I redesigned my resume using InDesign and this modern resume tutorial.

However, I'm wondering whether I need to redesign my cover letter as well since it might look odd if I email my beautiful resume (pdf) and a bland cover letter created with Word. My question is, should I also create a cover letter in InDesign as well? I'm not a designer. I'm applying for a programmer position. Thanks in advance.

  • BTW, the top and bottom of the above resume got cut off. It is supposed to have 4 circles at the top, and a footer with two nice circles. – Anthony Aug 28 '13 at 18:00

If emailing... the email is your cover letter. It should NOT be designed. Well, at least not to any real degree. I, personally, prefer plain text emails, so if I get an HTML email.... it's ignored as spam for the most part.

The purpose of a cover letter is to get the potential employer to look at your resume. If you add the cover letter as part of your PDF, you've completely ruined the purpose of the letter to begin with.

Put the body of the cover letter in the actual email you are sending, not in a PDF.

There is generally nothing wrong with including the cover letter in your PDF in addition to putting it in the body of the email. But you should not expect anyone receiving an email to open a PDF to view your cover letter.

  • +1 Wow, I did not know that haha. I've been emailing both my resume and cover letter (basically a 2-page word document) all the time. Thanks! – Anthony Aug 28 '13 at 0:47
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    @Scott Thank you! I've been saying this for years, only to have every HR air head and ancient career services (at school) lady tell me that I still need to attach a cover letter, that not doing so is extremely unprofessional. I say that doing so is the activity of an insane person. I generally write two, maybe three (it ends up being this much or so, I don't decide ahead of time how much to write; I write, then decide when I've made my points) paragraphs about myself and my interest in the position in the email, attach a resume, and done. – Eric Aug 28 '13 at 13:18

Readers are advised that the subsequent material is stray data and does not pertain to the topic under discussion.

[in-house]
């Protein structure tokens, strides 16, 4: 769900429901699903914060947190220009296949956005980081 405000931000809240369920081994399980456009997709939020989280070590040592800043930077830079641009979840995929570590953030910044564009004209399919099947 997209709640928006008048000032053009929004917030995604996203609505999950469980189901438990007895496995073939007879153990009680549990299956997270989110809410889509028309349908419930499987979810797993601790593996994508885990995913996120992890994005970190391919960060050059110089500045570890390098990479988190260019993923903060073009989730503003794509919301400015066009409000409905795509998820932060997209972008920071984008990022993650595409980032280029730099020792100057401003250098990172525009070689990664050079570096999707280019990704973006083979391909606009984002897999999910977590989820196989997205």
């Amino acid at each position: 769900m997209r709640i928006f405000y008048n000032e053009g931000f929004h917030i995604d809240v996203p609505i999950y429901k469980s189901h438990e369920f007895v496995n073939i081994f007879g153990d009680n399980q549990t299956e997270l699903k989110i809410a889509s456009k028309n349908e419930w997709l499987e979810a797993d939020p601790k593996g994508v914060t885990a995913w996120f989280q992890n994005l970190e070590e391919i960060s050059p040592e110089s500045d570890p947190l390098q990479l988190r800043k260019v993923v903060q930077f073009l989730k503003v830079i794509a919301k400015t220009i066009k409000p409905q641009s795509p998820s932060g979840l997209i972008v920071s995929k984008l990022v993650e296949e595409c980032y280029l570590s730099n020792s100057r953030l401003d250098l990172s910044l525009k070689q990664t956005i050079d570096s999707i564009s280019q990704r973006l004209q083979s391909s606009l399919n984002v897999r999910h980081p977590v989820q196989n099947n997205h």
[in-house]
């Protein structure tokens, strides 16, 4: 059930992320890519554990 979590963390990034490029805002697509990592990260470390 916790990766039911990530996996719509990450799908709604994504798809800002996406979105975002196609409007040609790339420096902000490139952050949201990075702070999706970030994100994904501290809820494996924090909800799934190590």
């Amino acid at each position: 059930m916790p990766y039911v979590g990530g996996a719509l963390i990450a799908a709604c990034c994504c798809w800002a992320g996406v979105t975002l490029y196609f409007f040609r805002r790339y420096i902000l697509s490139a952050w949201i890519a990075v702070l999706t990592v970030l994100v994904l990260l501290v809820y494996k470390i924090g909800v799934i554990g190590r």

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    @Anthony HR and career services people in my experience seem to be ironically out of touch. Their expertise is generally centered around obtuse formalities and everything they say can't be questioned without being thrown into the thought ending cliche of unprofessional. I usually find it strange speaking to one, and being corrected on what's best by someone who's never really had a career of their own. Unless HR counts as a career, but I don't think it does. All that said, the cover letter can be taken care of in your email by writing about yourself and your interest in the job. – Eric Aug 28 '13 at 13:37
  • +1 @Eric Thank you very much. You comments were very help. I'm about to apply for a job and I'm really trying my best to do the right things (like create a website with my own domain name, a portfolio, a github account, a decent resume etc). I tried to upvote you but got a strange error saying I can't mark a comment more than once. Anyway, thanks again – Anthony Aug 28 '13 at 17:57

Adding to Scott's answer, sometimes (if you are applying through a portal that saves your information, for example) you might be asked to upload a cover letter file, separate from your CV.

In both cases I think the best option is to go for simple. Depending on what your CV looks like, you could re-use some styles from your resume (titles, body font). But I wouldn't design a cover letter, the attention in this case should be in the content and not the container.

  • +1 Oh yes thank you! Thanks for reminding me. I forgot that there is one disadvantage to emailing pdf is that some employers use automated systems to copy your skills and they cant do this with a pdf. – Anthony Aug 28 '13 at 0:44

The other answers have covered quite a bit. However, if you do end up needing a cover letter, I would suggest that you go for something that matches your resume design. In a way, you are creating your personal branding. You want potential employers to remember you and often continuity of design can be beneficial. With that being said, you do want to keep the design simple and not at all overpowering. Also, if you are sending an email as the cover letter, I agree with @Scott in that you shouldn't be designing the email, as that can quickly become a deterring factor for the potential employer.

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